When you pour the stone into the impression of your teeth, start near the furthest back tooth.  Tilt your impression so the stone runs into one tooth at a time.  Watch to make sure it runs all the way to the bottom of the impression as it works its way from tooth to tooth.  As we’ve mentioned already, if the mixture is too thick or if you plop a big glob of stone onto the impression material all at once, air bubbles will get caught in the deepest parts and leave voids in your model.  It helps to tap the impression on the countertop and force the stone down into the impression.  In the photos from a dental office that we showed earlier, you might have noticed a little contraption on the counter.  That’s a vibrating device that helps the stone flow better when the impression is placed on it.  Do whatever you gotta do to get that stone in place properly.

Prop your impression on a flat surface and let it sit for the designated amount of time – usually about 30 minutes to an hour.  After the stone is set enough that it won’t run all over the place, we usually flip it over so that the stone is resting on the countertop (stone can be tricky to clean up so be careful about which type of countertop you’re using – use a large ceramic tile if you’ve got one handy).  This will give your model a nice flat underside and make it much easier to work with later.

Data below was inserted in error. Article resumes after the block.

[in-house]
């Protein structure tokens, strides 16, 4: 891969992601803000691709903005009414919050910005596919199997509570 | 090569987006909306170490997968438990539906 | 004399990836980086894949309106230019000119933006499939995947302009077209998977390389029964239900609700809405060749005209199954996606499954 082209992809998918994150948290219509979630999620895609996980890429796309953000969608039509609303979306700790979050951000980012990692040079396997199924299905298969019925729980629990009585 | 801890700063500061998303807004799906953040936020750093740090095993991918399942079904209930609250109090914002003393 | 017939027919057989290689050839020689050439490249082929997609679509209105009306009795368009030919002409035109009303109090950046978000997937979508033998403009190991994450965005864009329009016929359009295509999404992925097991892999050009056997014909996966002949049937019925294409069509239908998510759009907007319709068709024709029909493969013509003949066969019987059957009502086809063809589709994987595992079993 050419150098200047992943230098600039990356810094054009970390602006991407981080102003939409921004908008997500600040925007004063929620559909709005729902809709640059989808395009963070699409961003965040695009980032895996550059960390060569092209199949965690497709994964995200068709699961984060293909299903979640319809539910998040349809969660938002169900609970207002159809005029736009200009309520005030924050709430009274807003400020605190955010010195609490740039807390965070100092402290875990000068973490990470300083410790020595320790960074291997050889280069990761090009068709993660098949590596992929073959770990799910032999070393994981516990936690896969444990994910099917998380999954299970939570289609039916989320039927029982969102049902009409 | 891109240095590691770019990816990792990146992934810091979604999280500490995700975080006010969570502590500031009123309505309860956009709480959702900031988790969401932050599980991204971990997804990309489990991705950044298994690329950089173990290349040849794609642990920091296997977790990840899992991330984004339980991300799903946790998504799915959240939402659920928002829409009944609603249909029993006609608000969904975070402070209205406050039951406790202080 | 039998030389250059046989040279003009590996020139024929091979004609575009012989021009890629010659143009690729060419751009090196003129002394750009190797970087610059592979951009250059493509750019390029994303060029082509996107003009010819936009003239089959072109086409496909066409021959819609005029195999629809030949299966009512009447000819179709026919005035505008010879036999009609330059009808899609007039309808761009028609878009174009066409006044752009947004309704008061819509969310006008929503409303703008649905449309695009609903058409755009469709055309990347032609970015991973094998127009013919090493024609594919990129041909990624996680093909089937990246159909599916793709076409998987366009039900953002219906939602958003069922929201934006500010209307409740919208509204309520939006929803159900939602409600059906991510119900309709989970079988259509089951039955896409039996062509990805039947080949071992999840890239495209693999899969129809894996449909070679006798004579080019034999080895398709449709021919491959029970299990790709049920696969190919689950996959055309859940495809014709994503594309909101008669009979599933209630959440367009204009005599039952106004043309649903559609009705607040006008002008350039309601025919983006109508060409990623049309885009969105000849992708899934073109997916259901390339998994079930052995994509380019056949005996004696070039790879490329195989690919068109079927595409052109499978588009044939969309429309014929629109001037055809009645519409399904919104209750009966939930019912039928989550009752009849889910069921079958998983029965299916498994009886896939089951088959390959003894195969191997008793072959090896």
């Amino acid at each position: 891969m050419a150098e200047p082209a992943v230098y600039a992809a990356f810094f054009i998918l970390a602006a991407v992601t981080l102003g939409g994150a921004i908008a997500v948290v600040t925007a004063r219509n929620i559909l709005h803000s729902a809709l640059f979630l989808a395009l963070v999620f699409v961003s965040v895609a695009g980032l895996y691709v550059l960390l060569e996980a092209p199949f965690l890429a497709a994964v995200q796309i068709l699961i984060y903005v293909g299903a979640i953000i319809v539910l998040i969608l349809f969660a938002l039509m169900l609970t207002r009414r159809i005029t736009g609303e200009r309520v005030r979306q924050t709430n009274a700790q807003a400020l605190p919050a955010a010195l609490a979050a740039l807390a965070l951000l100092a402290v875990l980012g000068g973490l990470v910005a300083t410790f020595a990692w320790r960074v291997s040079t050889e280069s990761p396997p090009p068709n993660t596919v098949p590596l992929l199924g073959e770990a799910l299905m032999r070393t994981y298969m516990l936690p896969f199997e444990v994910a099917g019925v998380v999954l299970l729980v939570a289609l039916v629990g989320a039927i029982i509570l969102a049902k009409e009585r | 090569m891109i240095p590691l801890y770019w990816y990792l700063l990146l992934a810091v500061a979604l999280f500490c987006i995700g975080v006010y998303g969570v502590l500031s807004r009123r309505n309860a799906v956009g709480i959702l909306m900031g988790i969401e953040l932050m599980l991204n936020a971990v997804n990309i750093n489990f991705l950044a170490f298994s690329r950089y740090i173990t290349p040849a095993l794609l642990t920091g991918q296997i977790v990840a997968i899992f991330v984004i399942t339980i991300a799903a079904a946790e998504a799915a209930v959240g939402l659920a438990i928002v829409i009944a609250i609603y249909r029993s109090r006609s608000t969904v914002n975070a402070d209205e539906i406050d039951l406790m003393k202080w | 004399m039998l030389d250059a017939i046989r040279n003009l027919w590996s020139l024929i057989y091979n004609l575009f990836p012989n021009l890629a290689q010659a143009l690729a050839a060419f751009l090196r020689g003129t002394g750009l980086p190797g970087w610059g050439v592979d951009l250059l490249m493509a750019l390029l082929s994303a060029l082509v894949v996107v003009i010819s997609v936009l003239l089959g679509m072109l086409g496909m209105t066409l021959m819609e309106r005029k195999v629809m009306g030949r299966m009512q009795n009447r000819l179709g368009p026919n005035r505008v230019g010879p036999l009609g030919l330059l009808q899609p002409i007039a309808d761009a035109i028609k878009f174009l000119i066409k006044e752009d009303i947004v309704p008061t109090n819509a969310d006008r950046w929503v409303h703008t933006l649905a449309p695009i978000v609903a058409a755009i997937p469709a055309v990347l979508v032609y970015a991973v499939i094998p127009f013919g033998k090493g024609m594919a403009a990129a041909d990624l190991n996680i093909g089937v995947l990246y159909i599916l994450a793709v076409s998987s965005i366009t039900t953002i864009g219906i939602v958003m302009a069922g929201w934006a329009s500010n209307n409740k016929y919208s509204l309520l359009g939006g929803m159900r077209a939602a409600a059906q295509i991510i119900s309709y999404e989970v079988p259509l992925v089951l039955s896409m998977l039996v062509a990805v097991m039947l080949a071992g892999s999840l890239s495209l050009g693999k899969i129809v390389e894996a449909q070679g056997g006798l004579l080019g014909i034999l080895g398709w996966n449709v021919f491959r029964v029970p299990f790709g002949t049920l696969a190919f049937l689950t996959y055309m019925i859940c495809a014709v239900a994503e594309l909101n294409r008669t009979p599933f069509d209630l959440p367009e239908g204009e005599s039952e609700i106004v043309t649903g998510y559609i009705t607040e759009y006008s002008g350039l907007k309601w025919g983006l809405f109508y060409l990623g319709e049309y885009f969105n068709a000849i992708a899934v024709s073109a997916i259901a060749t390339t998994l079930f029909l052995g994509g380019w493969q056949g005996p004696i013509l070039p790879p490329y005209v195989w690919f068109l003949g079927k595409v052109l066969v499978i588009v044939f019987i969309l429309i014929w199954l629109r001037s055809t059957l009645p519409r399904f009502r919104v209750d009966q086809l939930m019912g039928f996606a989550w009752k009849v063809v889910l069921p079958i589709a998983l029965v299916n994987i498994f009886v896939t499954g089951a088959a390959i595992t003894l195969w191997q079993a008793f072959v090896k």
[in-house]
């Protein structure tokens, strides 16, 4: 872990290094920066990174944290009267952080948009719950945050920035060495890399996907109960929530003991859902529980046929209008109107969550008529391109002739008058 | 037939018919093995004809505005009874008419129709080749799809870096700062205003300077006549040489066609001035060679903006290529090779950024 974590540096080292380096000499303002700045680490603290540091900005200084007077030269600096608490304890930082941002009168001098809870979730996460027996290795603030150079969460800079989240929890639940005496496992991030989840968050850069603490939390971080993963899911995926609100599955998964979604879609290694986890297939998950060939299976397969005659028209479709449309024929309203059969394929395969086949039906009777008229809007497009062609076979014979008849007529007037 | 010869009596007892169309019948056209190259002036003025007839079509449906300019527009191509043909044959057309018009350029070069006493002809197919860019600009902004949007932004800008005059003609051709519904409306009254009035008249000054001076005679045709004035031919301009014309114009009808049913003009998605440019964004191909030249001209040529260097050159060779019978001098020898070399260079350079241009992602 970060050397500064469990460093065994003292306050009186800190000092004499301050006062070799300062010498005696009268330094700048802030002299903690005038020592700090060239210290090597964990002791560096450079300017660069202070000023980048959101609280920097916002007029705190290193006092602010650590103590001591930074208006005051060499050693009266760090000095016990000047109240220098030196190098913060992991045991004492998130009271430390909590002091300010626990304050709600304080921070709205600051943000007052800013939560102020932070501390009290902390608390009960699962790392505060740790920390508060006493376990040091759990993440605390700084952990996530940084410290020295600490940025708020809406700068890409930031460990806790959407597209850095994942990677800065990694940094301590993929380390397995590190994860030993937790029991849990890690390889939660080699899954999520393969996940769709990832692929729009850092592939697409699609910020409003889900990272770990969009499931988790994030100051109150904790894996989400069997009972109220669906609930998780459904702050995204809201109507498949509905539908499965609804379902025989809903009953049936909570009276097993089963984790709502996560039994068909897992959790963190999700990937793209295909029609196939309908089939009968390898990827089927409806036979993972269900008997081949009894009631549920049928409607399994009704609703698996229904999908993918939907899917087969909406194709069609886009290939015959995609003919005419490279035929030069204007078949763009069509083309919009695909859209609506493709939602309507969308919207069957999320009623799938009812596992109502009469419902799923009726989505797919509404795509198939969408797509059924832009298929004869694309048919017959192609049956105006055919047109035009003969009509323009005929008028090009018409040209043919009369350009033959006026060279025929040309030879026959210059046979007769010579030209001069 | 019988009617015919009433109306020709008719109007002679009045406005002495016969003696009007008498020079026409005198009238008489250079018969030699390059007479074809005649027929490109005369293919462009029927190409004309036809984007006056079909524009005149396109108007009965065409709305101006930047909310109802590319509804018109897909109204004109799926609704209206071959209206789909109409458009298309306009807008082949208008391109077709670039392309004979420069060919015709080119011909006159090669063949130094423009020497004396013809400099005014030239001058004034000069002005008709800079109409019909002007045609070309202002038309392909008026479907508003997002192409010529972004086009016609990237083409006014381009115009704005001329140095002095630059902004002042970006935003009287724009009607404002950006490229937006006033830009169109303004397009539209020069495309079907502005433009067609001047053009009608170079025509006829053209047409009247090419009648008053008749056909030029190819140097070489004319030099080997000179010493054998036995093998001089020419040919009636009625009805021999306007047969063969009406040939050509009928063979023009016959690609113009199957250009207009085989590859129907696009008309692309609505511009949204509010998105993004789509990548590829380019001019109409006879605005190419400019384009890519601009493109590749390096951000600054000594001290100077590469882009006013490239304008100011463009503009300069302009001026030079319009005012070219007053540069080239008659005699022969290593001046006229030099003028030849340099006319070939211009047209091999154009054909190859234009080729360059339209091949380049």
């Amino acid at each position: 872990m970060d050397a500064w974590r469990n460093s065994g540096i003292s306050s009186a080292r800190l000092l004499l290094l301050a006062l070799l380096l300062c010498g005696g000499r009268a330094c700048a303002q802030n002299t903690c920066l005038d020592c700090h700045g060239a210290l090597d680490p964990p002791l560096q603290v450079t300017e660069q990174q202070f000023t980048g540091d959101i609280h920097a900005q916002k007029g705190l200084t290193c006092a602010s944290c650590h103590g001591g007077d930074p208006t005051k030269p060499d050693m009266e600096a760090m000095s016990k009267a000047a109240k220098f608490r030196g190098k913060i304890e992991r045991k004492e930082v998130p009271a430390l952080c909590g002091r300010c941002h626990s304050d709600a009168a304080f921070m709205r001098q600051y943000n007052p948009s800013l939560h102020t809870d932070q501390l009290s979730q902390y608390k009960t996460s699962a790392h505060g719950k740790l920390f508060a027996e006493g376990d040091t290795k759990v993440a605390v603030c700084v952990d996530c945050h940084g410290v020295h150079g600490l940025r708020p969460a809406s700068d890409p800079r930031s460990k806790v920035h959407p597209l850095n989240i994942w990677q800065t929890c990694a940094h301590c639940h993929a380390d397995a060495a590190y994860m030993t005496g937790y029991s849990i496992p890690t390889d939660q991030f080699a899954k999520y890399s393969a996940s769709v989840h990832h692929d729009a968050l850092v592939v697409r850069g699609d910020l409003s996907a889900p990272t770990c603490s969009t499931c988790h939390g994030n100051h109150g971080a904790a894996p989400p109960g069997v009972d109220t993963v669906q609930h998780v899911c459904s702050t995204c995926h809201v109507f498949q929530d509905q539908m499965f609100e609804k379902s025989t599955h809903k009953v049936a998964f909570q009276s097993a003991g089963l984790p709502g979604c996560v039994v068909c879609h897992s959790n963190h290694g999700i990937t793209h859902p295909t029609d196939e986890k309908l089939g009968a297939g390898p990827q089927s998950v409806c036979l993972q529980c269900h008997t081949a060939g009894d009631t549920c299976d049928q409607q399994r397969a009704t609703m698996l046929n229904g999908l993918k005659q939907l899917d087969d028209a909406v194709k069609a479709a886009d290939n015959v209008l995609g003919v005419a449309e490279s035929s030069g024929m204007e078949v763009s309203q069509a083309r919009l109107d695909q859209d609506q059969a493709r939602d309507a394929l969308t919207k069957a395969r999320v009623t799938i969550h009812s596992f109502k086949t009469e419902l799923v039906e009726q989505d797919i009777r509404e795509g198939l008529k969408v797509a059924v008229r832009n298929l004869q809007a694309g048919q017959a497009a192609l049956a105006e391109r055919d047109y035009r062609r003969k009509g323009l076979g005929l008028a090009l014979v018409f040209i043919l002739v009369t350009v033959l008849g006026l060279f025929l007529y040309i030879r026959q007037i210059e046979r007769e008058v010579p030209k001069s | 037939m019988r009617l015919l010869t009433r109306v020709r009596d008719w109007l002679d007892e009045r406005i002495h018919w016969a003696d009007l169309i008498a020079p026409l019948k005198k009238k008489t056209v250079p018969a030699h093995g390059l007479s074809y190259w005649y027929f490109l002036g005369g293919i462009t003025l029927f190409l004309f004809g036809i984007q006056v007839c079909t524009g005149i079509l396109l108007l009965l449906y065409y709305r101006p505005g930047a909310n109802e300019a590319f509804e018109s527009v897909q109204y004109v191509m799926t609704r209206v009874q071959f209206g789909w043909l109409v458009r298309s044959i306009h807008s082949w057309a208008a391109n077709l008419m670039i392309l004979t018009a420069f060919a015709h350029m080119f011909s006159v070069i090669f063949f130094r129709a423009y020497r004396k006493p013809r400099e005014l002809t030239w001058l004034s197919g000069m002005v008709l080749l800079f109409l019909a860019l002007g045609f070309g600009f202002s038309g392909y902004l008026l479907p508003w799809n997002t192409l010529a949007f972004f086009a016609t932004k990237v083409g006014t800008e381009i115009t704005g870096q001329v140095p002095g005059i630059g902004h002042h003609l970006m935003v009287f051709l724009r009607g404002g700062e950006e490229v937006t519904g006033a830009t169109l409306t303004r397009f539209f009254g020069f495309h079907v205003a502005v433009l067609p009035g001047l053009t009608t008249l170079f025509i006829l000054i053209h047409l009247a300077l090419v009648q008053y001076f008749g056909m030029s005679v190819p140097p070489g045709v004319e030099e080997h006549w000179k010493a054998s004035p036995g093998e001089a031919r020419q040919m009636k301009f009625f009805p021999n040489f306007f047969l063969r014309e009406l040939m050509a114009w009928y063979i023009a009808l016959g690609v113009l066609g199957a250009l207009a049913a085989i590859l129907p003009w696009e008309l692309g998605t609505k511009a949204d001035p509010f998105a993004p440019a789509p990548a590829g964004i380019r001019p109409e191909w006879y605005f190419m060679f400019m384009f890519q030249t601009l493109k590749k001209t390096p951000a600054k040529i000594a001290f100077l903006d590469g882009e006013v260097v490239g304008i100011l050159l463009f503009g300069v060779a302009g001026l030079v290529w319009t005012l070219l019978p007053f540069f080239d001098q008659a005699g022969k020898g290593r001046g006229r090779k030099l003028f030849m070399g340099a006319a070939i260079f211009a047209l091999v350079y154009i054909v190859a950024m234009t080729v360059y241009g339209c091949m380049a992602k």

After the stone has set, gently remove the model and see how you did.  You should have a beautiful set of teeth in your hand with a very detailed replication of your canines in particular.  Make sure there are no major voids on those teeth and that the gum line is well defined.  Note the blobs of stone marked on the above picture. These were caused by bubbles in the impression.  If you’re not in a hurry, you might want to let your model sit until all the moisture has dried out which can take another hour or two.  You can also blast it with a hair dryer if you need to move a little more quickly.  Your cast will be extra hard once dried and easier to handle without damaging.


Step 1: Impressing Your Teeth

First you’ll need a tray to put your impression material in.  Don’t forget, the alginate is a little runny.  If you were just to stick it in your mouth it would be like trying to get a thick milk shake to cooperate.  What’s more, you’ve got to hold very still once the material is placed in your mouth until it sets up.  A lot of movement will cause distortions which will lead to an inaccurate model of your teeth so we need something to hold the goopy stuff in place – a tray!

One way to make this is with a paper cup.  Cut out a bottom section of the cup as seen here.  The goal is to completely engulf your teeth in impression material so we want this tray to guide the material up around your teeth and onto your gums.  Try the tray in to make sure it will fully cover all surfaces of your front teeth from canine to canine.